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EPISODE 333 In New York City, during the tumultuous summer of 1776, the King of England lost his head.
Two hundred and fifty years ago, Colonial New York received a monumental statue of King George III on horseback, an ostentatious and rather awkward display which once sat in Bowling Green park at the tip of Manhattan.
On July 9, 1776, angry New Yorkers violently tore down that statue of King George and, as the story goes, rendered his body into bullets used in the battles of the Revolutionary War.
Flash forward to 2020 — cities across the United States today are reevaluating the meaning of their own public monuments. Critics say that removing memorials to the Confederacy, for instance, work to ‘erase history’.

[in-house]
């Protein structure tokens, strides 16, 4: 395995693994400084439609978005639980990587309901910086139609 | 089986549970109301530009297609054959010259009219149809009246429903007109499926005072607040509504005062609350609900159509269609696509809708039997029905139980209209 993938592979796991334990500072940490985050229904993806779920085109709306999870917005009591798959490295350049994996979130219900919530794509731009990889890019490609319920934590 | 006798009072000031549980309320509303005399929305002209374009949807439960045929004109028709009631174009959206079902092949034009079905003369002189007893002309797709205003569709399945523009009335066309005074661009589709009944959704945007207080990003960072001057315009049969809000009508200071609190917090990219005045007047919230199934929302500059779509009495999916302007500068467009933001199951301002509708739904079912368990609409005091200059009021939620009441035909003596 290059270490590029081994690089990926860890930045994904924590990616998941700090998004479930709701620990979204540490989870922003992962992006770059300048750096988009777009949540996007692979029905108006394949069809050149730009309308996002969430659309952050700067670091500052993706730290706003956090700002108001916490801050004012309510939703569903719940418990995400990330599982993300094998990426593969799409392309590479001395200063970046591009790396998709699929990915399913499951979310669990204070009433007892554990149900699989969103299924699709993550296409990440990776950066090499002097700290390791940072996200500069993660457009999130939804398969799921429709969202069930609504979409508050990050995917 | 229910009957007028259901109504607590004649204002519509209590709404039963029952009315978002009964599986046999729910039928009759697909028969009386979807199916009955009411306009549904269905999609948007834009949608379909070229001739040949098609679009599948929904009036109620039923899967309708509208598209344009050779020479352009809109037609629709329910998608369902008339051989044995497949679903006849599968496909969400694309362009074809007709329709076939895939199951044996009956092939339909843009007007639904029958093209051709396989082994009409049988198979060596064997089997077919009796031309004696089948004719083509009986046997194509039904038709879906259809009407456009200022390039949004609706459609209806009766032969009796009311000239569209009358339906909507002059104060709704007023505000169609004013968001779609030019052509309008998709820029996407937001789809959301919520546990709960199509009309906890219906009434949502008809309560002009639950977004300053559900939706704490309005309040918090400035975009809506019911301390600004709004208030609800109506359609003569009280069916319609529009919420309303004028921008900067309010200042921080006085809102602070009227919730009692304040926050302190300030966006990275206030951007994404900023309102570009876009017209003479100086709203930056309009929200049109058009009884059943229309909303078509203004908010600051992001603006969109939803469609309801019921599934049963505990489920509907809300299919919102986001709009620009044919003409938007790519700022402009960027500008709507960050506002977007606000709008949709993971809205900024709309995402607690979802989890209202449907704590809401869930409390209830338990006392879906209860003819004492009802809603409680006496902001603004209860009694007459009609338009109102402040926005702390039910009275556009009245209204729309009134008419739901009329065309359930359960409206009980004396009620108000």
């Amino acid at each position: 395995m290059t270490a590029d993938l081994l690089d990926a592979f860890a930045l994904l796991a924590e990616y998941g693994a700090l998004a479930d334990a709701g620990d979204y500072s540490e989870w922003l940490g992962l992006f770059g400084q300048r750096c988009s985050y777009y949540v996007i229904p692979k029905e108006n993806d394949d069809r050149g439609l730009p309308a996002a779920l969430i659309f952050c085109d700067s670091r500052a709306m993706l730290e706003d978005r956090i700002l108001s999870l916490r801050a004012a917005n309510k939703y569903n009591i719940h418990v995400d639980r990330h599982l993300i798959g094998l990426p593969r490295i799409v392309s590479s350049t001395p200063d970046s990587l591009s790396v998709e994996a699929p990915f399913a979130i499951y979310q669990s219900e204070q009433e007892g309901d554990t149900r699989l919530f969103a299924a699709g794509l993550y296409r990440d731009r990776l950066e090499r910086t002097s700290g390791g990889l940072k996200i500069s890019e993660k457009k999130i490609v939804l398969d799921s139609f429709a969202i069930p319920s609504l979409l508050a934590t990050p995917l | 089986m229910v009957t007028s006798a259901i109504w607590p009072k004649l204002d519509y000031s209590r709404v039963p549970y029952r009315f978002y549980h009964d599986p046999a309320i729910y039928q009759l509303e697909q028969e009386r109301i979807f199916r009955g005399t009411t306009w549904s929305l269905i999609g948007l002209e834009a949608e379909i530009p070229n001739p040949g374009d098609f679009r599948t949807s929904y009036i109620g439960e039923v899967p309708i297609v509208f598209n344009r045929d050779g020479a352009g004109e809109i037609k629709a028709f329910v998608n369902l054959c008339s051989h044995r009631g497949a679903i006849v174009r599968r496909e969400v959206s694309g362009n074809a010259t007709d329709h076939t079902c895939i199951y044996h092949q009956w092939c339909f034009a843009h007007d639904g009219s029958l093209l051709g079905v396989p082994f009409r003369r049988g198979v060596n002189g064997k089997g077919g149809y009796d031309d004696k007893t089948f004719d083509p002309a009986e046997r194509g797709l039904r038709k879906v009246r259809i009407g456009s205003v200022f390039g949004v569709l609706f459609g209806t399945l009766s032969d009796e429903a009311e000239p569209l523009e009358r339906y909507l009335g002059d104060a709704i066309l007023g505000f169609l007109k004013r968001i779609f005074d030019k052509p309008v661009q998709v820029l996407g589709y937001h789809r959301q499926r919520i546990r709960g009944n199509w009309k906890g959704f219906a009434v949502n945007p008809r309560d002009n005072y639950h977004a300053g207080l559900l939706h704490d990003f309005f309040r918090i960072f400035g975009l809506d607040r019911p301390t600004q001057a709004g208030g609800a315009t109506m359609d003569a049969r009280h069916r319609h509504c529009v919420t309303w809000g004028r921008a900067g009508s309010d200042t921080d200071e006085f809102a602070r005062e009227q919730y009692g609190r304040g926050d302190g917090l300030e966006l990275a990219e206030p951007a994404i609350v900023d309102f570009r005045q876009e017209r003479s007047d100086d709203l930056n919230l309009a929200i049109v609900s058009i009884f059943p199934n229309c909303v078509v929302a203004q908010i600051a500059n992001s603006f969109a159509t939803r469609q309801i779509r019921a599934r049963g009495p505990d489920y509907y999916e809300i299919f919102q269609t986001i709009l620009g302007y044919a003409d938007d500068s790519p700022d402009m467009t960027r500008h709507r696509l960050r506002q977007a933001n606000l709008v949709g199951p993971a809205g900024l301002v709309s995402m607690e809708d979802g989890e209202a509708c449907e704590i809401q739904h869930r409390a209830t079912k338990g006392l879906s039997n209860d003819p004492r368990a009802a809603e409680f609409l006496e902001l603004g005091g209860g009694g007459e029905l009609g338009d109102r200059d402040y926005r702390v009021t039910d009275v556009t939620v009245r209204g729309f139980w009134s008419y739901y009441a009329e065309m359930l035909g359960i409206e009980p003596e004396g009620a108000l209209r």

But a monument itself is not history lesson, but a time capsule of the motivations of the culture who created them.
And that’s why this story from 1776 resonates so strongly today. Public statues do have meaning. And for New Yorkers — in the run up to American independence — one statue represented oppression, servitude and annihilation.
In this episode, take a trip back to the city right before the war, when New York was split into those sympathetic to the Tories and those to the Sons of Liberty, an early organization dedicated to the liberty of the American colonies.
PLUS: The story lives on! Find out where you can locate artifacts from this story throughout the city today.
FEATURING A young Alexander Hamilton, that rascal Cadwallader Colden and an unsung hero named William Pitt
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